Today, the distance between an average Ivanov and an average Johnson is rapidly contracting. The title of the Soviet-time youth TV program, "Wish to Know More", sounds pretty obsolete.

 

DISTANCING FROM REALITY

Though the Soviet-time TV propaganda used to draw the world in black and white, every citizen was supposed to be concerned of the poor peasants of Latin America or to applaud to labor achievements of a Vietnamese worker. Despite the specific bias in informing the audience, the state-owned means of propaganda encouraged curiosity of an average citizen. Today's mass media seem to be interested in the opposite. Global news is broadcasted on a few specialized channels while the rest dedicate themselves to entertainment. This does not mean that the TV is only amusing the audience: comic serials are interleaved with horror movies. However, the virtual world of horror is as distant from the reality as the virtual world of pleasure. What is lacking is the picture of the real world on the planet.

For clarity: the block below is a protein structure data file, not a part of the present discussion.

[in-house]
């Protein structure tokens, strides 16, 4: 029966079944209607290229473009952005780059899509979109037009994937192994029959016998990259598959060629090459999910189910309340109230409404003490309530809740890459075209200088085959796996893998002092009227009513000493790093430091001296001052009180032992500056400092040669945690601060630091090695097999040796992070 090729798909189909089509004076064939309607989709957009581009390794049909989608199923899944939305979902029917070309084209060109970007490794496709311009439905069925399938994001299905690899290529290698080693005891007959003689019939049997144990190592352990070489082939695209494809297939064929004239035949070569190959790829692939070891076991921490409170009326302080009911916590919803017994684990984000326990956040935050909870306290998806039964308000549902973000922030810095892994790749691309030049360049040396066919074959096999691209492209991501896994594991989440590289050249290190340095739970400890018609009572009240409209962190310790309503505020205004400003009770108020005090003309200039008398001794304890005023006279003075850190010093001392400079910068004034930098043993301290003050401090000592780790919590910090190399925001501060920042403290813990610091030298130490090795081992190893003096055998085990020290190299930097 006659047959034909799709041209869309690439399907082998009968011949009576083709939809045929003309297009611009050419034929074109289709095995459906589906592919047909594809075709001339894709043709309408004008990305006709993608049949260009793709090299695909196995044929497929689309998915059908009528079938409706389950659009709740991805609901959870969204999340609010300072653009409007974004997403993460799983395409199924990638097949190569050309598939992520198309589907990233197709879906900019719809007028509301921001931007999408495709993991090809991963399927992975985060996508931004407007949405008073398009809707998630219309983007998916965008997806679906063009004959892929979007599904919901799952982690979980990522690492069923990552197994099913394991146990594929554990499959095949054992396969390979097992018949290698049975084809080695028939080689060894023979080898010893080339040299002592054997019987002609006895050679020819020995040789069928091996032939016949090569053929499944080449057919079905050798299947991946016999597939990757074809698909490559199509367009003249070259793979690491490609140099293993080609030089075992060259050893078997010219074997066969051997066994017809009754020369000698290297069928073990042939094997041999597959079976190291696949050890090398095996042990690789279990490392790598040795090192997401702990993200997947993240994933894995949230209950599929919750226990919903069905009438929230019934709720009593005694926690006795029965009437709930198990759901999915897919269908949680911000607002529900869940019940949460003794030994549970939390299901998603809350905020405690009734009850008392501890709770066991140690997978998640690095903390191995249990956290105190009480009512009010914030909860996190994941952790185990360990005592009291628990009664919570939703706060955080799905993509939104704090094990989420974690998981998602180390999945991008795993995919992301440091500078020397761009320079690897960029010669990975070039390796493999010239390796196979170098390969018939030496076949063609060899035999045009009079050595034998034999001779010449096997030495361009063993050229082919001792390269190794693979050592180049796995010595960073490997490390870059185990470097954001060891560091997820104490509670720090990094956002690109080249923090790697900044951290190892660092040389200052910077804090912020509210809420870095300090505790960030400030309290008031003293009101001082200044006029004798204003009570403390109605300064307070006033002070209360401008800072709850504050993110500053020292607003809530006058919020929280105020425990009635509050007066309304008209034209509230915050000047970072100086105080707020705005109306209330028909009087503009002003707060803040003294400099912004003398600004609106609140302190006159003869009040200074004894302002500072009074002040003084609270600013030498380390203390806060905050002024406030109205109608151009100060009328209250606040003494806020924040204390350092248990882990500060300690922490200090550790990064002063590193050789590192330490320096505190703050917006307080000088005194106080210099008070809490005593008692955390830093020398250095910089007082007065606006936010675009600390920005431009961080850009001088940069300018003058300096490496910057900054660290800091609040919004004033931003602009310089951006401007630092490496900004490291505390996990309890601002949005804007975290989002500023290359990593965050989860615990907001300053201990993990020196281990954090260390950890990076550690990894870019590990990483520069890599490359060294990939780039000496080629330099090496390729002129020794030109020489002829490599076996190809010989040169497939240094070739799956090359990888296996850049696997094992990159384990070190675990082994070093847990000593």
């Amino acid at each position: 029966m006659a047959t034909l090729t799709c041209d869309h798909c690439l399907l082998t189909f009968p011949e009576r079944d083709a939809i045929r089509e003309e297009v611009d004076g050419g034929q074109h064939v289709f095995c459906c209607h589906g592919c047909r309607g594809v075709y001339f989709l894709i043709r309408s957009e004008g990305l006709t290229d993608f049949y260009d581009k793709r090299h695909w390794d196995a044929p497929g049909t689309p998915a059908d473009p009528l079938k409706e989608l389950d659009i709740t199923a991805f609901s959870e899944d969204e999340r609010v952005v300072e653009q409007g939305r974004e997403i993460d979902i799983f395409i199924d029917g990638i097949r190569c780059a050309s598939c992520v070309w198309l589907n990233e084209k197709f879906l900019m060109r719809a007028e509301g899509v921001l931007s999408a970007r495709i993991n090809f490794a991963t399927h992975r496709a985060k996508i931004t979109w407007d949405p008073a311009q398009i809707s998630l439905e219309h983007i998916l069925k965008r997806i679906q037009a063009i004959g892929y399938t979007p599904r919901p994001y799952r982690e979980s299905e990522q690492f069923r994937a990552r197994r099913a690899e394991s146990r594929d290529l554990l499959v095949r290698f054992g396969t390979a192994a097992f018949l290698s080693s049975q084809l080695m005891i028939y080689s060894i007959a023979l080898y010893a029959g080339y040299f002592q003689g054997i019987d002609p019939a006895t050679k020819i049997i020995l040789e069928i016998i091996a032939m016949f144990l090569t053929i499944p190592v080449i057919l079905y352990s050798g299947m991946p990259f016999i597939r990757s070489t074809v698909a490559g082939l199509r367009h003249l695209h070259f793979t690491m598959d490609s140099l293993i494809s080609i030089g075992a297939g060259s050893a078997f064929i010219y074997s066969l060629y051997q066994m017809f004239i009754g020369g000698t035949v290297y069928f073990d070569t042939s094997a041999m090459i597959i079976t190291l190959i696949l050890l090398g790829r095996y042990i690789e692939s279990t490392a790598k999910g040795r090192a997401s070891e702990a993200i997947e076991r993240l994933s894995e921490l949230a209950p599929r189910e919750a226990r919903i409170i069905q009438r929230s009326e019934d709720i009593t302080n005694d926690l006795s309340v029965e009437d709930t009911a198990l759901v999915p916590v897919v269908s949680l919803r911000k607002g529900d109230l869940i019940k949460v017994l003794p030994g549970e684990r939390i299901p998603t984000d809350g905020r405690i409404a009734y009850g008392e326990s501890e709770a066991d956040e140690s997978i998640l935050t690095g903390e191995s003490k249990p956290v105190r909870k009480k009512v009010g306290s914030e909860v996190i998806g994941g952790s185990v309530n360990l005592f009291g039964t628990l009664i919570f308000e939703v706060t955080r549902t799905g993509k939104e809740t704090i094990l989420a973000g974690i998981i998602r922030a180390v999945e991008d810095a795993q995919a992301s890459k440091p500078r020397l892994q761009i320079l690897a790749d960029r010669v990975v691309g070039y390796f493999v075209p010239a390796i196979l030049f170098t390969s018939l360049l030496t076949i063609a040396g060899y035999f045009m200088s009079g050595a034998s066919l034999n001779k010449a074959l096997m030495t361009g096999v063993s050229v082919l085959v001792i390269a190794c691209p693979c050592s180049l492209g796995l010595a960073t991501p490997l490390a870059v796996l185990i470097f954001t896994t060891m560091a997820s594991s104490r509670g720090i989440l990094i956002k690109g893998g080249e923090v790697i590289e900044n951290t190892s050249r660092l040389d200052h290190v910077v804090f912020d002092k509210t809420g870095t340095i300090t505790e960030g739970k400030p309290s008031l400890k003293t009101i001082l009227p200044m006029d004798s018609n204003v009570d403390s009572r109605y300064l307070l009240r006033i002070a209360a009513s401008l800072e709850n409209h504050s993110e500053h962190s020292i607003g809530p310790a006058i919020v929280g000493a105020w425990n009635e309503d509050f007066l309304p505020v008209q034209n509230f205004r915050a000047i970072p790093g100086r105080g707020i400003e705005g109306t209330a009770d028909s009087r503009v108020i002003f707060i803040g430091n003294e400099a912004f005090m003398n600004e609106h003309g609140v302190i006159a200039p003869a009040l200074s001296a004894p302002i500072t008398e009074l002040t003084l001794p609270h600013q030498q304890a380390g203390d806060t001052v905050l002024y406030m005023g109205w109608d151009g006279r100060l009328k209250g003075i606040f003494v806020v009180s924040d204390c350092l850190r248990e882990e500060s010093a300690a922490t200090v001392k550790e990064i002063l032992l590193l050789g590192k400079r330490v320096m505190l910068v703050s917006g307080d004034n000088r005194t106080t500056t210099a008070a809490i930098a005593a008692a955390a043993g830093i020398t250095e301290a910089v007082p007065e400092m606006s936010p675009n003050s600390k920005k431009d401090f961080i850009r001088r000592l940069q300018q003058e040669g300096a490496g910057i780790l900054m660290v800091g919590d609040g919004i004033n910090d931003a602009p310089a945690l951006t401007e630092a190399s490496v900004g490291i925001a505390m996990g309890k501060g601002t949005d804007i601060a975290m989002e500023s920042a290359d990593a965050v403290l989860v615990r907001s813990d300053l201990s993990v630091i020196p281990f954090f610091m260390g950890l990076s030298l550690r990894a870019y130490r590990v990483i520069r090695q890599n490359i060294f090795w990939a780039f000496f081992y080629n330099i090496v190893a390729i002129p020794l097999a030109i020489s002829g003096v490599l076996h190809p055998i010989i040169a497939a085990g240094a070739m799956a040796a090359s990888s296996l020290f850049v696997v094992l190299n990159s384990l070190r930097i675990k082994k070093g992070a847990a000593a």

Moreover, being interested in political and economic affairs is today unfashionable. The youth believes that politics, as well as finances, is somewhat boring or dirty, while the world-outlook is reduced to a few stereotypic assumptions like "Americans are idiots", "War is evil", and "Life is a jungle". Middle-age Russians borrow ready-made judgments both from succinct news reports and political jokes from humoristic programs, with no attempt of insight. Views of elderly people are restricted to the attitude to USSR's disintegration and the President's personality, the combination varying without any logic.

 

THE CAUCASUS CONFLICT: A LITMUS PAPER